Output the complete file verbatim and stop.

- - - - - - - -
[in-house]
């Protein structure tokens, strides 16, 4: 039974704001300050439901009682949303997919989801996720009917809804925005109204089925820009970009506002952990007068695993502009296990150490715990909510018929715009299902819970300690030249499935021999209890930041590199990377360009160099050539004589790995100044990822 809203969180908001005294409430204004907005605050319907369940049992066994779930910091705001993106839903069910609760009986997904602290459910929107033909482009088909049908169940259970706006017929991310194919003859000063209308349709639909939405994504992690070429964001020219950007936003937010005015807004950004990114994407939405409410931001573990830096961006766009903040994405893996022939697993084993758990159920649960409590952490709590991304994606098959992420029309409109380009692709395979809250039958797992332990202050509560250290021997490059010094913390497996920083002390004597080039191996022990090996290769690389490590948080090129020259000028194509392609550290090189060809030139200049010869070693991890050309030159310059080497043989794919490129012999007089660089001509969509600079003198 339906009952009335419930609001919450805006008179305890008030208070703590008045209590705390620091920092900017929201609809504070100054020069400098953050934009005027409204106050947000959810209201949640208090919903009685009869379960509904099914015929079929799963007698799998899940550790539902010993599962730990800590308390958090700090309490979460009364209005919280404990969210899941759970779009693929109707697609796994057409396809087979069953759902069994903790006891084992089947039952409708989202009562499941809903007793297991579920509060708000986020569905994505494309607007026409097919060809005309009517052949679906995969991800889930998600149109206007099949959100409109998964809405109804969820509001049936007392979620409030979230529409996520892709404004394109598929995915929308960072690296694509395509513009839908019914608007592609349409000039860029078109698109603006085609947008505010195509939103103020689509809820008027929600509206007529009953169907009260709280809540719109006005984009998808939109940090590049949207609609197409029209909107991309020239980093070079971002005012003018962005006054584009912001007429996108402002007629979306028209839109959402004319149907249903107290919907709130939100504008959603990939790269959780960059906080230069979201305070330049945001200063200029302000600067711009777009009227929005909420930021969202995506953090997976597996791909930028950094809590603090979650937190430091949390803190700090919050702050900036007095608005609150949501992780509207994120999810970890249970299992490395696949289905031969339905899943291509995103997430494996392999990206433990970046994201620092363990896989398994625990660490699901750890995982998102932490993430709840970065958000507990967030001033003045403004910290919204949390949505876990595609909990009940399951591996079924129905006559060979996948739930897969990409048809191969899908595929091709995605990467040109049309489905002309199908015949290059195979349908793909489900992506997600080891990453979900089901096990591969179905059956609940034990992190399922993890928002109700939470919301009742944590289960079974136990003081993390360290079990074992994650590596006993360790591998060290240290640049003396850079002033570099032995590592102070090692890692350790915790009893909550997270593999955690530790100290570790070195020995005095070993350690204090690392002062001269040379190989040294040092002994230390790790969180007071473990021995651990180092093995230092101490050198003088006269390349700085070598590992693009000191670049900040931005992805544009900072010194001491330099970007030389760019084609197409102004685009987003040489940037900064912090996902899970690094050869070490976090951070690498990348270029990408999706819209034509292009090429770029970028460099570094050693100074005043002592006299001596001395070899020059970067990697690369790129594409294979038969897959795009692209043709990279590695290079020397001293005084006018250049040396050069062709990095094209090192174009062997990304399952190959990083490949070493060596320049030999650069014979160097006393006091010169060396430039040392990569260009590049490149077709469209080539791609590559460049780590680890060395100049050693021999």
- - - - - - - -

[in-house]
């Protein structure tokens, strides 16, 4: 039974704001300050439901009682949303997919989801996720009917809804925005109204089925820009970009506002952990007068695993502009296990150490715990909510018929715009299902819970300690030249499935021999209890930041590199990377360009160099050539004589790995100044990822 809203969180908001005294409430204004907005605050319907369940049992066994779930910091705001993106839903069910609760009986997904602290459910929107033909482009088909049908169940259970706006017929991310194919003859000063209308349709639909939405994504992690070429964001020219950007936003937010005015807004950004990114994407939405409410931001573990830096961006766009903040994405893996022939697993084993758990159920649960409590952490709590991304994606098959992420029309409109380009692709395979809250039958797992332990202050509560250290021997490059010094913390497996920083002390004597080039191996022990090996290769690389490590948080090129020259000028194509392609550290090189060809030139200049010869070693991890050309030159310059080497043989794919490129012999007089660089001509969509600079003198 339906009952009335419930609001919450805006008179305890008030208070703590008045209590705390620091920092900017929201609809504070100054020069400098953050934009005027409204106050947000959810209201949640208090919903009685009869379960509904099914015929079929799963007698799998899940550790539902010993599962730990800590308390958090700090309490979460009364209005919280404990969210899941759970779009693929109707697609796994057409396809087979069953759902069994903790006891084992089947039952409708989202009562499941809903007793297991579920509060708000986020569905994505494309607007026409097919060809005309009517052949679906995969991800889930998600149109206007099949959100409109998964809405109804969820509001049936007392979620409030979230529409996520892709404004394109598929995915929308960072690296694509395509513009839908019914608007592609349409000039860029078109698109603006085609947008505010195509939103103020689509809820008027929600509206007529009953169907009260709280809540719109006005984009998808939109940090590049949207609609197409029209909107991309020239980093070079971002005012003018962005006054584009912001007429996108402002007629979306028209839109959402004319149907249903107290919907709130939100504008959603990939790269959780960059906080230069979201305070330049945001200063200029302000600067711009777009009227929005909420930021969202995506953090997976597996791909930028950094809590603090979650937190430091949390803190700090919050702050900036007095608005609150949501992780509207994120999810970890249970299992490395696949289905031969339905899943291509995103997430494996392999990206433990970046994201620092363990896989398994625990660490699901750890995982998102932490993430709840970065958000507990967030001033003045403004910290919204949390949505876990595609909990009940399951591996079924129905006559060979996948739930897969990409048809191969899908595929091709995605990467040109049309489905002309199908015949290059195979349908793909489900992506997600080891990453979900089901096990591969179905059956609940034990992190399922993890928002109700939470919301009742944590289960079974136990003081993390360290079990074992994650590596006993360790591998060290240290640049003396850079002033570099032995590592102070090692890692350790915790009893909550997270593999955690530790100290570790070195020995005095070993350690204090690392002062001269040379190989040294040092002994230390790790969180007071473990021995651990180092093995230092101490050198003088006269390349700085070598590992693009000191670049900040931005992805544009900072010194001491330099970007030389760019084609197409102004685009987003040489940037900064912090996902899970690094050869070490976090951070690498990348270029990408999706819209034509292009090429770029970028460099570094050693100074005043002592006299001596001395070899020059970067990697690369790129594409294979038969897959795009692209043709990279590695290079020397001293005084006018250049040396050069062709990095094209090192174009062997990304399952190959990083490949070493060596320049030999650069014979160097006393006091010169060396430039040392990569260009590049490149077709469209080539791609590559460049780590680890060395100049050693021999």